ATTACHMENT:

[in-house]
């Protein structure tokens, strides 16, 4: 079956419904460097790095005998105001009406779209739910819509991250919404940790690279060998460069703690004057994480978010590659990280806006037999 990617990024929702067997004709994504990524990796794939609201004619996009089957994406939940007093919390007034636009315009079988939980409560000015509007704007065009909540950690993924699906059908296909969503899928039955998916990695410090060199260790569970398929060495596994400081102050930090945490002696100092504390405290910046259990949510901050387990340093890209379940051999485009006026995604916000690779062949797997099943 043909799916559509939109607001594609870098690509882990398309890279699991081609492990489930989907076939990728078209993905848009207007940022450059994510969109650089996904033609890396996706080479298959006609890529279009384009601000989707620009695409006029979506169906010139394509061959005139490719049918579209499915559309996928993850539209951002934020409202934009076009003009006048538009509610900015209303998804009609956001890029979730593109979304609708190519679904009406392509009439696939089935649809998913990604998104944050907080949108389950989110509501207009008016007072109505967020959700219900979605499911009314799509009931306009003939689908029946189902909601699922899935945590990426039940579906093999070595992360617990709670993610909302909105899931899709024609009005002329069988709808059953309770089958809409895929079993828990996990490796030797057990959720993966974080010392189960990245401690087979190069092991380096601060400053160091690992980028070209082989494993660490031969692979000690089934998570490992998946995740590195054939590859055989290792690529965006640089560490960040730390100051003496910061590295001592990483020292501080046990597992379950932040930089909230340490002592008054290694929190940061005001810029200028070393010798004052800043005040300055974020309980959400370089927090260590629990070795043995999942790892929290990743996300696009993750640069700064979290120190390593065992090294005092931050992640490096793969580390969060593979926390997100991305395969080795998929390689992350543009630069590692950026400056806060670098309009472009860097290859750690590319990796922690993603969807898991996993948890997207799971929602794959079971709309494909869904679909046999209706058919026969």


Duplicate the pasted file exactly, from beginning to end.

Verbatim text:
[in-house]
């Protein structure tokens, strides 16, 4: 079956419904460097790095005998105001009406779209739910819509991250919404940790690279060998460069703690004057994480978010590659990280806006037999 990617990024929702067997004709994504990524990796794939609201004619996009089957994406939940007093919390007034636009315009079988939980409560000015509007704007065009909540950690993924699906059908296909969503899928039955998916990695410090060199260790569970398929060495596994400081102050930090945490002696100092504390405290910046259990949510901050387990340093890209379940051999485009006026995604916000690779062949797997099943 043909799916559509939109607001594609870098690509882990398309890279699991081609492990489930989907076939990728078209993905848009207007940022450059994510969109650089996904033609890396996706080479298959006609890529279009384009601000989707620009695409006029979506169906010139394509061959005139490719049918579209499915559309996928993850539209951002934020409202934009076009003009006048538009509610900015209303998804009609956001890029979730593109979304609708190519679904009406392509009439696939089935649809998913990604998104944050907080949108389950989110509501207009008016007072109505967020959700219900979605499911009314799509009931306009003939689908029946189902909601699922899935945590990426039940579906093999070595992360617990709670993610909302909105899931899709024609009005002329069988709808059953309770089958809409895929079993828990996990490796030797057990959720993966974080010392189960990245401690087979190069092991380096601060400053160091690992980028070209082989494993660490031969692979000690089934998570490992998946995740590195054939590859055989290792690529965006640089560490960040730390100051003496910061590295001592990483020292501080046990597992379950932040930089909230340490002592008054290694929190940061005001810029200028070393010798004052800043005040300055974020309980959400370089927090260590629990070795043995999942790892929290990743996300696009993750640069700064979290120190390593065992090294005092931050992640490096793969580390969060593979926390997100991305395969080795998929390689992350543009630069590692950026400056806060670098309009472009860097290859750690590319990796922690993603969807898991996993948890997207799971929602794959079971709309494909869904679909046999209706058919026969």